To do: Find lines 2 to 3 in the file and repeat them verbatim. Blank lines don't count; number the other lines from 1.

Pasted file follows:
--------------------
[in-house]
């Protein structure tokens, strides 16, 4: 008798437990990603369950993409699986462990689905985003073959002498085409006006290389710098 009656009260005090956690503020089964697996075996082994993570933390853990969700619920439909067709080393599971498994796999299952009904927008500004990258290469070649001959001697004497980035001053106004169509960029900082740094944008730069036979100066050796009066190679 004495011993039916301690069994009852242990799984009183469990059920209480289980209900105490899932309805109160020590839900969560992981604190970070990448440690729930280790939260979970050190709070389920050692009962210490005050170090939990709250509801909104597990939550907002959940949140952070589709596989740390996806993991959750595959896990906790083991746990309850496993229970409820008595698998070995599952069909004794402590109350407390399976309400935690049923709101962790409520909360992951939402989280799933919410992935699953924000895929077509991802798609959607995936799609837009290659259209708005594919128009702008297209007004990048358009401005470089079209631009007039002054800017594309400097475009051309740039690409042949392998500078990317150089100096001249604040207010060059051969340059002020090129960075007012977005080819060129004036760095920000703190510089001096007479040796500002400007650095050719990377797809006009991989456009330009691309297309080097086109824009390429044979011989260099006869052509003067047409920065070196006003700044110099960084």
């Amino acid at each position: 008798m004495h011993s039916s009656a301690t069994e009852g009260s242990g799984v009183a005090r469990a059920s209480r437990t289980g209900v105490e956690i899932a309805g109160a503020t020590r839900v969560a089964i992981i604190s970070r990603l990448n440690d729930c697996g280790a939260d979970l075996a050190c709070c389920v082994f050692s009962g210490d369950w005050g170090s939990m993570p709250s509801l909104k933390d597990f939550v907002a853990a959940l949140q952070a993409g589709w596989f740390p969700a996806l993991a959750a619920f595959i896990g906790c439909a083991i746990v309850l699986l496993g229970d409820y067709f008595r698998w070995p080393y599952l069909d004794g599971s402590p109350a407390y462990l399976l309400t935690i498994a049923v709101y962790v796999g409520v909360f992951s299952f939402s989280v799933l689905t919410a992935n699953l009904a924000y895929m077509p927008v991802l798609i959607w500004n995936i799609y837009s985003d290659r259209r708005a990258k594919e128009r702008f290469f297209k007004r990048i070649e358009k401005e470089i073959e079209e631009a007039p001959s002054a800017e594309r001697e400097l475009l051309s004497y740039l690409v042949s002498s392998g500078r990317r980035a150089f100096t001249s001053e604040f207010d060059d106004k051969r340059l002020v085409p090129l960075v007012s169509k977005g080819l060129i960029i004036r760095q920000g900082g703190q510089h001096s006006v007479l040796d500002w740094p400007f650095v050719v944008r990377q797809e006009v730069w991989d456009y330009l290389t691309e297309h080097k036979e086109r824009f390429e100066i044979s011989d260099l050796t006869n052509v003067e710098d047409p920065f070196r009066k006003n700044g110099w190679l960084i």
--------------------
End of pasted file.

């Protein structure tokens, strides 16, 4: 008798437990990603369950993409699986462990689905985003073959002498085409006006290389710098 009656009260005090956690503020089964697996075996082994993570933390853990969700619920439909067709080393599971498994796999299952009904927008500004990258290469070649001959001697004497980035001053106004169509960029900082740094944008730069036979100066050796009066190679 004495011993039916301690069994009852242990799984009183469990059920209480289980209900105490899932309805109160020590839900969560992981604190970070990448440690729930280790939260979970050190709070389920050692009962210490005050170090939990709250509801909104597990939550907002959940949140952070589709596989740390996806993991959750595959896990906790083991746990309850496993229970409820008595698998070995599952069909004794402590109350407390399976309400935690049923709101962790409520909360992951939402989280799933919410992935699953924000895929077509991802798609959607995936799609837009290659259209708005594919128009702008297209007004990048358009401005470089079209631009007039002054800017594309400097475009051309740039690409042949392998500078990317150089100096001249604040207010060059051969340059002020090129960075007012977005080819060129004036760095920000703190510089001096007479040796500002400007650095050719990377797809006009991989456009330009691309297309080097086109824009390429044979011989260099006869052509003067047409920065070196006003700044110099960084």
């Amino acid at each position: 008798m004495h011993s039916s009656a301690t069994e009852g009260s242990g799984v009183a005090r469990a059920s209480r437990t289980g209900v105490e956690i899932a309805g109160a503020t020590r839900v969560a089964i992981i604190s970070r990603l990448n440690d729930c697996g280790a939260d979970l075996a050190c709070c389920v082994f050692s009962g210490d369950w005050g170090s939990m993570p709250s509801l909104k933390d597990f939550v907002a853990a959940l949140q952070a993409g589709w596989f740390p969700a996806l993991a959750a619920f595959i896990g906790c439909a083991i746990v309850l699986l496993g229970d409820y067709f008595r698998w070995p080393y599952l069909d004794g599971s402590p109350a407390y462990l399976l309400t935690i498994a049923v709101y962790v796999g409520v909360f992951s299952f939402s989280v799933l689905t919410a992935n699953l009904a924000y895929m077509p927008v991802l798609i959607w500004n995936i799609y837009s985003d290659r259209r708005a990258k594919e128009r702008f290469f297209k007004r990048i070649e358009k401005e470089i073959e079209e631009a007039p001959s002054a800017e594309r001697e400097l475009l051309s004497y740039l690409v042949s002498s392998g500078r990317r980035a150089f100096t001249s001053e604040f207010d060059d106004k051969r340059l002020v085409p090129l960075v007012s169509k977005g080819l060129i960029i004036r760095q920000g900082g703190q510089h001096s006006v007479l040796d500002w740094p400007f650095v050719v944008r990377q797809e006009v730069w991989d456009y330009l290389t691309e297309h080097k036979e086109r824009f390429e100066i044979s011989d260099l050796t006869n052509v003067e710098d047409p920065f070196r009066k006003n700044g110099w190679l960084i």